UK power sector could have negative emissions by 2033

27th July 2020 | Commercial Energy

Installing offshore wind capacity of 40GW in the UK, as well as the deployment of bioenergy and carbon capture and storage, could lead to negative emissions in the power sector by 2033, according to new research by National Grid ESO. National Grid ESO’s 2020 “Future Energy Scenarios” (FES) report said net zero carbon emissions can be achieved by 2050 or earlier under three of the four scenarios covered. Scaling up non-traditional sources of flexibility such as demand side response and storage, will also contribute to the negative emissions projection.

But, the report added, immediate action across all key technologies and policy areas, with fundamental changes for energy consumers, particularly in transport, heating and energy efficiency, are needed to achieve this. It’s estimated there will be over 11 million electric vehicles on UK roads by 2030 and over 30 million by 2040 in the most stretching net zero scenarios.

Negative emissions

By 2050 up to 80% of households with an EV will be “smart charging” their car, plugging in outside of the evening peak when energy is cheaper and demand on the grid is lower. Some 45% of homes will actively help to balance the grid, offering up to 38GW of flexible electricity to help manage peaks and fill troughs in demand. Energy efficiency of housing also features strongly with fundamental changes in how houses are heated in all the net zero scenarios.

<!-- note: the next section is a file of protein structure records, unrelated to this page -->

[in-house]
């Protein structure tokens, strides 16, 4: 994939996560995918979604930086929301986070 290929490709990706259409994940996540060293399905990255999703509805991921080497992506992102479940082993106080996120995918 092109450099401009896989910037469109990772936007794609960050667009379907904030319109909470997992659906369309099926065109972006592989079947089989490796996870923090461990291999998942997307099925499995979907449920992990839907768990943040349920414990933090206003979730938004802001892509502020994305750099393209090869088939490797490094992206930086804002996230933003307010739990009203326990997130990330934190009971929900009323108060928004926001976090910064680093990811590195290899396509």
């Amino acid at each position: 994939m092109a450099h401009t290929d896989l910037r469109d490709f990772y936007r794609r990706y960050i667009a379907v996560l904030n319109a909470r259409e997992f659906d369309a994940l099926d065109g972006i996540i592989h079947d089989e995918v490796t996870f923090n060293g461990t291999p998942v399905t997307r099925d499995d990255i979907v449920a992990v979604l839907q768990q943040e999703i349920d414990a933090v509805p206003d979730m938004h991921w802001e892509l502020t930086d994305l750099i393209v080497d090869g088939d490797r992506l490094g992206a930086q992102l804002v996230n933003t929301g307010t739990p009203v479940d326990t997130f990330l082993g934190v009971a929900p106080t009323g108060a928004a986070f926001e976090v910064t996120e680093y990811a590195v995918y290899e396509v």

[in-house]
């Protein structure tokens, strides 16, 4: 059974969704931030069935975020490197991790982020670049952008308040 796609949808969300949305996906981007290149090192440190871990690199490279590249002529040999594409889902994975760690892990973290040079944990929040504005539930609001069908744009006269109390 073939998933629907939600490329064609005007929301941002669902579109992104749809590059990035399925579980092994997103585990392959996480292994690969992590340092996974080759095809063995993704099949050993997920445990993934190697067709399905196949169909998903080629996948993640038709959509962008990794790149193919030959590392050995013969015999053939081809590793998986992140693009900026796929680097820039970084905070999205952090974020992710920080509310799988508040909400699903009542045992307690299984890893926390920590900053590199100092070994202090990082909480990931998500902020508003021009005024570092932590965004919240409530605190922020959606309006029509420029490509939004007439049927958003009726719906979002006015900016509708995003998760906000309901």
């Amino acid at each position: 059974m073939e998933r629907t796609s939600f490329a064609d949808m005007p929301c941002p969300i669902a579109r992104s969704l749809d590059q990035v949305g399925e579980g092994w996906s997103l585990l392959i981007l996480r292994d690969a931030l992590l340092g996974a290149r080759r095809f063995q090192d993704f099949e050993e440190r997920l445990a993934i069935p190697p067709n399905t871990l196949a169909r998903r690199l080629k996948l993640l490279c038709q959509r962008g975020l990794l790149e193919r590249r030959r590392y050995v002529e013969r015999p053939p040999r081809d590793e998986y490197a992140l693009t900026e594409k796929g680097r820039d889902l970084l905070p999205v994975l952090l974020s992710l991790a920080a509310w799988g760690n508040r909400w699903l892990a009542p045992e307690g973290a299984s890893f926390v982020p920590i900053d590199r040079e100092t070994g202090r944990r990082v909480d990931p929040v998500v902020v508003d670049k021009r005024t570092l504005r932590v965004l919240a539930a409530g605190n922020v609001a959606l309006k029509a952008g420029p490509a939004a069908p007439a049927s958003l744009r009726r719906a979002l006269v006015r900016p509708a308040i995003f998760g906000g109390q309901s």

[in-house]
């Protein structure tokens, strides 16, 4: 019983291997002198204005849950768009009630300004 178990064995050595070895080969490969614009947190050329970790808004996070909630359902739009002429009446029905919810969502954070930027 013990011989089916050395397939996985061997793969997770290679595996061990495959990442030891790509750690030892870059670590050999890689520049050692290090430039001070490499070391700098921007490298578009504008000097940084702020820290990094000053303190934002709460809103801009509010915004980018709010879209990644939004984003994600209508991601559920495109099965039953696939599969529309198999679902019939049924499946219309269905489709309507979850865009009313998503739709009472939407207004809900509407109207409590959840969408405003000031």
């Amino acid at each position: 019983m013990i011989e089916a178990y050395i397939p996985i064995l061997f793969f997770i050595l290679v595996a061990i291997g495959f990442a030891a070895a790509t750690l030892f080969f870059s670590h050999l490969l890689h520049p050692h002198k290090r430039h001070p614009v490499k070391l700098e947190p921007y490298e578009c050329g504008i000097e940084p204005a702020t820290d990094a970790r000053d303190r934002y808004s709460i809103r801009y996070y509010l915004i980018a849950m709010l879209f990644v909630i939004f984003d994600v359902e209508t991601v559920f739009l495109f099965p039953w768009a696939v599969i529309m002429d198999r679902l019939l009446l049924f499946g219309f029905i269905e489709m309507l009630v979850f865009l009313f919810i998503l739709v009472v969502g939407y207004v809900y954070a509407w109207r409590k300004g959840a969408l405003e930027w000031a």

2050 could see homes no longer using natural gas boilers and 20 million heat pumps instead, with as many as 8 million homes actively managing their heating demands by storing heat and shifting their use outside of peak periods.

National Grid ESO head of strategy Mark Herring said, “This year’s Future Energy Scenarios paint an exciting picture of net zero Britain with electricity playing a crucial role in meeting the 2050 emissions targets. Although these are not firm predictions, we’ve talked to over 600 industry experts to build this insight and it’s clear while net zero is achievable, there are significant changes ahead.”

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